Capt. Mike Perkins shows one of the fish caught when he took a group out fishing on his boat the Nor’Easter earlier this month.

Capt. Mike Perkins shows one of the fish caught when he took a group out fishing on his boat the Nor’Easter earlier this month.

KENNEBUNK — It was 6:30 a.m. on a Saturday in early June. The sea was calm with overcast skies and the temperature was mild. By all accounts, it looked to be shaping up to be a good day for deep sea fishing.

And it was.

At the dock at Performance Marine in Kennebunk, 15 friends from Connecticut gathered to board the F/V Nor’Easter for a day of fishing the frigid waters of the Atlantic for haddock, pollack, cusk and more.

The party had come well prepared with food and drinks to keep them going all day and coolers, which they hoped to fill with fresh fish fillets.

“We’re here to fish, have fun and fill our freezers,” said Ted Harakaly. “It’s something we look forward to every year.”

Once everyone was onboard and settled in, the Nor’Easter steamed approximately 35 miles to Jeffrey’s Ledge – one of the richest fishing grounds in the area.

“I always go to Jeffrey’s because I know the fish are there,” said USCG licensed Captain Mike Perkins, owner and captain of the Nor’Easter.


With over 40 years of experience on the water, the seasoned captain comes from a long line of fishermen with family roots in southern Maine dating back over 200 years. Perkins began lobstering with his grandfather at a young age before going to work on commercial dragging boats and eventually lobstering on his own boat out of Kennebunkport and Perkins Cove (so named for his ancestors) for many years before becoming a charter boat captain.

“I’ve been doing charters on this boat for 10 years, and on my other boat for 18,” Perkins said as the boat made its way out.

Perkins’ crew mate was Mike Harlow, a retired commercial fisherman with over 40 years of experience. The two have fished together off and on over the last 35 years and work together like a well-oiled machine.

“We’re here to guide customers. We want them to experience fishing, but we will help if they need it,” Harlow said.

Perkins provided everything his passengers needed for a hassle-free day of fishing, rods, reels and all gear, including his own handmade jigs. There was a bathroom on board and plenty of seating for up to 24 passengers.

“All you need to do is show up with a lunch and drinks and be ready to fish, and we’ll take care of the rest,” Perkins said.


By 10 a.m., the boat reached its destination, and everyone quickly got in position to fish. Within minutes, the fish were biting and hooking up one right after the other. Harlow assisted with gaffing, unhooking and measuring the fish as they came in. He was efficient, friendly and knowledgeable.

“See that circular mark on the fish, that’s where a lamprey eel was latched on,” he explained as he removed a hook.

Perkins offered tips to passengers on how to best hold the rod and how to cast and reel while answering questions throughout the day about his life as a fishermen.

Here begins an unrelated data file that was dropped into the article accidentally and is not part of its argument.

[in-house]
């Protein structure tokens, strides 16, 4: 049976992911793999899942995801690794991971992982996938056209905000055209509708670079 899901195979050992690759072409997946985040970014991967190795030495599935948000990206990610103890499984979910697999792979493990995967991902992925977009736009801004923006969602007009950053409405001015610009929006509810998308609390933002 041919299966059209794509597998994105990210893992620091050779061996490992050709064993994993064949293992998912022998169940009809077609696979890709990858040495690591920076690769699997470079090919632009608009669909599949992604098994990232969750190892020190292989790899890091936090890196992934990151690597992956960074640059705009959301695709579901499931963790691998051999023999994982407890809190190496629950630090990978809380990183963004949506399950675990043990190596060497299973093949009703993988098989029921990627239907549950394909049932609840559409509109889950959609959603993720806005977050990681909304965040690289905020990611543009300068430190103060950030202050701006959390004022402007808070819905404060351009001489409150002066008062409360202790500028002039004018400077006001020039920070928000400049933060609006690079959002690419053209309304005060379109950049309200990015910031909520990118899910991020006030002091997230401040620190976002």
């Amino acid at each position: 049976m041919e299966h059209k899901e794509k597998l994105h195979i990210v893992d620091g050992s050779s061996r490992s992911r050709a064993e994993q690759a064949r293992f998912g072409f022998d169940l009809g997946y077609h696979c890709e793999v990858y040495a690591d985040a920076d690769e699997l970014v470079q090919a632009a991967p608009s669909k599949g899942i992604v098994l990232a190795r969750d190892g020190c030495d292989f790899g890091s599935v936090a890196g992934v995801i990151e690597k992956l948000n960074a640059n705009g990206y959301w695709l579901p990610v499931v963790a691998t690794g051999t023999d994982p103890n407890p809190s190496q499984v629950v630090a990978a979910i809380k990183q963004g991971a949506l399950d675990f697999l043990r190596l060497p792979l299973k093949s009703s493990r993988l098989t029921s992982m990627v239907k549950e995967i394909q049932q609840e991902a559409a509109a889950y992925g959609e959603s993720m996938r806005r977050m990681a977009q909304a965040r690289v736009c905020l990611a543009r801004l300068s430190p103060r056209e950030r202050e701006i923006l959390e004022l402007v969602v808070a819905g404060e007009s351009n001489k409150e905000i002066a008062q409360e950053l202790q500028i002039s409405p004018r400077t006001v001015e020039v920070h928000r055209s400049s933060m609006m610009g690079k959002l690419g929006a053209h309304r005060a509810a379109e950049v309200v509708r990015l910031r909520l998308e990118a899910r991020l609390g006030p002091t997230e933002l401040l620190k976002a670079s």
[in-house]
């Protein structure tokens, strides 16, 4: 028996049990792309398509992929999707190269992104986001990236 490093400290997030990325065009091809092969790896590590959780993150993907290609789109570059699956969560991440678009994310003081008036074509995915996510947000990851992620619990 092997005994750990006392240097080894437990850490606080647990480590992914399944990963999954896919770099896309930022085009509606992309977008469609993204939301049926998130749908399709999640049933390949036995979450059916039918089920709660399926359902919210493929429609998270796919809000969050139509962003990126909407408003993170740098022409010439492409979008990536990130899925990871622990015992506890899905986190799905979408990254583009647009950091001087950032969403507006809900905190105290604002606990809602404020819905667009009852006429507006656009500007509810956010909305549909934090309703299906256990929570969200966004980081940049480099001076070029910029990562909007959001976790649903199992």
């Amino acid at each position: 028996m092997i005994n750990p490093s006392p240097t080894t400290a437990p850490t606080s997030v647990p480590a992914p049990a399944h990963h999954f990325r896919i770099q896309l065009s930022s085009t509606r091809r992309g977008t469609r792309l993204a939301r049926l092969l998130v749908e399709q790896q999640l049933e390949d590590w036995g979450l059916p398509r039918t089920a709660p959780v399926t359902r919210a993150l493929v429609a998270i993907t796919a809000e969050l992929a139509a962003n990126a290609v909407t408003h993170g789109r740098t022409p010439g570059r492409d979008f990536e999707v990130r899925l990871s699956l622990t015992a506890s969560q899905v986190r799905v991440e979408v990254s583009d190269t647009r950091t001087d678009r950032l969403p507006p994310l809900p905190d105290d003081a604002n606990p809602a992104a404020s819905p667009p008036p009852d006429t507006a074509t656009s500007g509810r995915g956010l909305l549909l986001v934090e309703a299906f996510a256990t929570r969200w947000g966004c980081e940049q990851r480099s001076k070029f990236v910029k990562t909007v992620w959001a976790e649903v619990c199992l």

Marissa Perdue, 22, was fishing alongside her boyfriend, Shawn Meduna, and her father, Fred Watts. Perdue reeled in one of the first legal-sized haddock of the day. Haddock must be at least 17 inches to keep. This unlucky fish met the minimum size and then some, and wound up in the commercial size cooler on deck while Perdue got right back to fishing.

Pollack were plentiful and reeled in frequently. Almost all caught exceeded the 19- inch minimum length to keep. Cod were also being caught often, though these fish had to be released due to current fishing regulations. By 11 a.m., the boat’s cooler was more than half full of haddock, pollack, cusk and whiting with every passenger reeling in at least several fish.

Around 11:30 a.m., excitement struck when a large porbeagle shark – a relative of the great white – swiftly and unexpectedly surfaced within feet of the boat, trying to snatch a cod on a line.


“Get the lines out of the water,” Perkins ordered.

The passengers quickly followed the orders and gathered in awe to watch the big predator circle around fish heads Harlow tossed in.

“That shark is a monster!” Seth Houle said.

And indeed it was. Perkins estimated it to be at least 300 pounds. Eventually, the shark departed and the fishing resumed.

By 2 p.m., the cooler was full and the reels and lines were put up for the day. Perkins steamed back to port while Harlow filleted the freshly caught fish, bagging individual portions up for the party, but not until the largest fish caught was determined and announced.

Perdue’s 20-pound-plus pollack took top honors. Perdue’s boyfriend Meduna had the second largest pollack and Perdue’s father had the third largest fish of the day, making it a family affair of winners.

“That’s my girl, she’s always catches the biggest fish wherever we go,” Watts said.

By 4:30 p.m., the boat was safely back in port, and the happy customers departed with their coolers full of filleted fish.

“There’s nothing like eating your own fish that you caught. The captain put us on to some good fish today. We will definitely be back to do this again,” Scott Medina said.

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